For stock prices…
Like no other time in history, stock markets have the support of policymakers.
Years of business cycle manipulation, resulting in persistently low interest rates, have established stocks as the perceived only game in town to capture yield and to beat inflation.
In fact, or in addition, it’s little stretch to say that stocks these days in the eyes of many possess money-like qualities, as people succumb to the allure of ever-rising prices supported by ever-present “money” printing and move their life savings into the market.
The Fed, having boxed themselves (and, alas, the economy) into a place where the world is so heavily-leveraged against stock prices, and, now, everyday folks (in terms of perceived safety) mistake stocks for money, have — in their minds — no choice but to do everything possible to keep the market levitated virtually ad infinitum.
For the moment, while policymakers’ backstopping stocks is plenty to like all by itself, it would indeed be a stretch to, at this time, confidently expand a list of good reasons to own them — in the aggregate, that is.
On a sector by sector basis, however, absolutely, when, for example, we consider infrastructure spending on the horizon, and, thinking globally, when we branch beyond U.S. borders, there are indeed opportunities in stocks to be thoughtfully exploited going forward.
Side note (with the above — policymaker intervention — in mind):
I’m typing this letter from our little mountain getaway. And as I look out my window onto tree branches bending under the weight of new fallen snow, I find myself thinking about how critical winters are to the health of the forest.
While we love the summers, the freedom to roam, the many experiences and the joys they bring, we know full-well that without winter’s freeze — without the stillness, the hibernation, the rejuvenation it ultimately spawns — there’d be no lush beautiful springs, and mountain life would be little more than a hot, dry, flammable experience.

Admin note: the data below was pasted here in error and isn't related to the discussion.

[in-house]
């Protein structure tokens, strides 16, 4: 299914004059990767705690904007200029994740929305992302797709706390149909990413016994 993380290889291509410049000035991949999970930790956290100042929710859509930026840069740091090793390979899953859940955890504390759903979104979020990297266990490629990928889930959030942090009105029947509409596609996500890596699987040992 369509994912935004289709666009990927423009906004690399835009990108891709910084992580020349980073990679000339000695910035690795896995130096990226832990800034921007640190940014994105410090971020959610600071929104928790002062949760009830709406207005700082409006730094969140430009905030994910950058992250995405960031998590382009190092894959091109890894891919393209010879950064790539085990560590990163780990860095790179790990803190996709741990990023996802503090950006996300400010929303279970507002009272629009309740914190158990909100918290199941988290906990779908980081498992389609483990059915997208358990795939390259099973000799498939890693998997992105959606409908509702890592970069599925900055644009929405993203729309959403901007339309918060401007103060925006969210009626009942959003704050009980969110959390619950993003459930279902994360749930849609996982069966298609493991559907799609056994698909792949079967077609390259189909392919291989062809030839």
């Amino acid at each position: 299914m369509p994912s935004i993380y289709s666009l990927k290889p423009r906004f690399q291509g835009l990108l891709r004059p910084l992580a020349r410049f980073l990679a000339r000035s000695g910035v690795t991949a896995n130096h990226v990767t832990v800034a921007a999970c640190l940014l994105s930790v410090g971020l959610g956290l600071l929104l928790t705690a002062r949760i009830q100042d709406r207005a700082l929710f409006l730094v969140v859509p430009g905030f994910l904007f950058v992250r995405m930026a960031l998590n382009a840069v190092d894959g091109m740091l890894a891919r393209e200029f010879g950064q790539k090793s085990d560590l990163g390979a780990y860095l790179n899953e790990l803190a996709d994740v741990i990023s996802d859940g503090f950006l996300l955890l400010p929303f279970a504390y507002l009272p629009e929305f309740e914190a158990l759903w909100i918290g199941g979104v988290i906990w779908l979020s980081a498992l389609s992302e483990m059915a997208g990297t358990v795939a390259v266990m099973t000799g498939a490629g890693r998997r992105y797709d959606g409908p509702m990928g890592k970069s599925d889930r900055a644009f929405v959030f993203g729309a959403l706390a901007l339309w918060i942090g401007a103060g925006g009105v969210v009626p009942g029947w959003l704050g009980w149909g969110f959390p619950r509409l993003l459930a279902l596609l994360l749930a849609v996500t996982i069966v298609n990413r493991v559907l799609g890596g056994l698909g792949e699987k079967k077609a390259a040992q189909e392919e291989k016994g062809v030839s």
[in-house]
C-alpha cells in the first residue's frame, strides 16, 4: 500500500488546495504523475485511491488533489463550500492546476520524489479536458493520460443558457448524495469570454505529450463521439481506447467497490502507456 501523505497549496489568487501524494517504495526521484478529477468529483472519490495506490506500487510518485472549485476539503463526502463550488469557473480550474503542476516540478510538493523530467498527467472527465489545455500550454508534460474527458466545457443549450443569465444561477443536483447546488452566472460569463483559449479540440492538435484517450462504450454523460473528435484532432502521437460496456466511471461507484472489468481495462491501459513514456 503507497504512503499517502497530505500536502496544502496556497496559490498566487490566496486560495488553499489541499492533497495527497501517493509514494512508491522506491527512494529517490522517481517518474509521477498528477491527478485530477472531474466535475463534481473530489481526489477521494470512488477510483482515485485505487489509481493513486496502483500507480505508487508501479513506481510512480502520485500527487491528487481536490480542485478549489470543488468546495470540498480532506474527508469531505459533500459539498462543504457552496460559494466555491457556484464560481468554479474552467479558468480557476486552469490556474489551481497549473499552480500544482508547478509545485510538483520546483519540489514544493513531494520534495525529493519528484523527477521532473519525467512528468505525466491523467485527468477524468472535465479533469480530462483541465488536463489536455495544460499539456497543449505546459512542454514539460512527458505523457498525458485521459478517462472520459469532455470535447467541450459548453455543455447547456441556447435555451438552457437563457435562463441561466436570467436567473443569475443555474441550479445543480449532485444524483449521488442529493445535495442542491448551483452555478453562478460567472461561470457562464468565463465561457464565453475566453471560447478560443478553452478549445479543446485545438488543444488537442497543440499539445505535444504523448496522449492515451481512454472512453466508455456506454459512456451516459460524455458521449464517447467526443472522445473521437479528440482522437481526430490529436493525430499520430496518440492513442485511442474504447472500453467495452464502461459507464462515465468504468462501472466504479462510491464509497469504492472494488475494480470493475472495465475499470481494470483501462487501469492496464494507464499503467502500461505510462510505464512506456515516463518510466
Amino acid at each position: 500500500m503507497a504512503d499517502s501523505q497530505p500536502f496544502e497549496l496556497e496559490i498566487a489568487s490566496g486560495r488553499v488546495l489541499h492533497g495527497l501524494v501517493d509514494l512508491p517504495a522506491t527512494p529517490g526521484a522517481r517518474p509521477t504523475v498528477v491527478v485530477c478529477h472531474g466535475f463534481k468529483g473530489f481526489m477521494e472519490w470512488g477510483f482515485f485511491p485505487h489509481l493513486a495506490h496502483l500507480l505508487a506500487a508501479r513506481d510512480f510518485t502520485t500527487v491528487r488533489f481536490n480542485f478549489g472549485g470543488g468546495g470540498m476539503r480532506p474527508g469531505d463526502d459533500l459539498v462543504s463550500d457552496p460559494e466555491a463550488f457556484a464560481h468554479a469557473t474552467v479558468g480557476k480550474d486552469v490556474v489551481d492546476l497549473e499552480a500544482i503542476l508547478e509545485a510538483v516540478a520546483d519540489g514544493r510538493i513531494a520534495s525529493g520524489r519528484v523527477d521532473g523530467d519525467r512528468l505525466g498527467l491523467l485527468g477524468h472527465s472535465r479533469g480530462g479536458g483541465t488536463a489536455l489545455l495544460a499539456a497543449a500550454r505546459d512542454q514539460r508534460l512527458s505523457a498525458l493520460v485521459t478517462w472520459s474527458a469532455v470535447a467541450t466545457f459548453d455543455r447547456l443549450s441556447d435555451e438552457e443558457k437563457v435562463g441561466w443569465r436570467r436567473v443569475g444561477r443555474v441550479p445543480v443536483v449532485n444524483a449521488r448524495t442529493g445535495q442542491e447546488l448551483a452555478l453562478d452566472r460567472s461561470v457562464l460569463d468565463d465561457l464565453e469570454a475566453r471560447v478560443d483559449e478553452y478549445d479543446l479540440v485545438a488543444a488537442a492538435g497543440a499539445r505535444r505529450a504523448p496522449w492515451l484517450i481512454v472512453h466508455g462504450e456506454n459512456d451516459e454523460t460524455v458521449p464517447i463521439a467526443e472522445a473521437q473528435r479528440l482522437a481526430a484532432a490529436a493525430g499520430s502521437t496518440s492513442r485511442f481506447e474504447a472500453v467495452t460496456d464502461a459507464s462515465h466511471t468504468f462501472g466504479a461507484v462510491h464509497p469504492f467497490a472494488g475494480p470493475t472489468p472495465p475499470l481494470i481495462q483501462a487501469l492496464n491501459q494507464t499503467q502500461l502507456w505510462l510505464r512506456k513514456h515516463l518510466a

The business cycle was once viewed much like nature’s cycle. And while, arguably, few folks still see it that way, I fear (as policymakers foster ultimately drought-like conditions) that it remains the appropriate metaphor…
Here, in its entirety is a brief post I wrote back in 2012 titled Lessons of Nature:
As I’ve expressed herein ad nauseam, loss is an all-important economic concept. Loss teaches the losers, and the observers, how not to do things. Loss clears markets of excesses born of gluttony and greed.
Nature forever offers the best metaphors for life, and, as follows, for business and economics as well.
Here are a few excerpts from Science Daily’s April 2012 article Loss of Predators in Northern Hemisphere Effecting Ecosystem Health—each followed by my analogy…
“A survey on the loss in the Northern Hemisphere of large predators, particularly wolves, concludes that current populations of moose, deer, and other large herbivores far exceed their historic levels and are contributing to disrupted ecosystems.”
Modern-day fiscal and monetary policies are designed to neutralize the natural culling effect of economic contractions—plausibly leading to the disruption of the naturally-cyclical economic system.
“The research, published recently by scientists from Oregon State University, examined 42 studies done over the past 50 years. It found that the loss of major predators in forest ecosystems has allowed game animal populations to greatly increase, crippling the growth of young trees and reducing biodiversity.”
With loss out of the equation (via subsidies and bailouts), we effectively mitigate creative destruction. We, in essence, severely limit the opportunities for nimbler competitors—and the consequent benefits to consumers—that would otherwise occur during economic contractions.
“In recent years, OSU researchers have helped lead efforts to understand how major predators help to reduce herbivore population levels, improve ecosystem function and even change how herbivores behave when they feel threatened by predation — an important aspect they call the “ecology of fear.””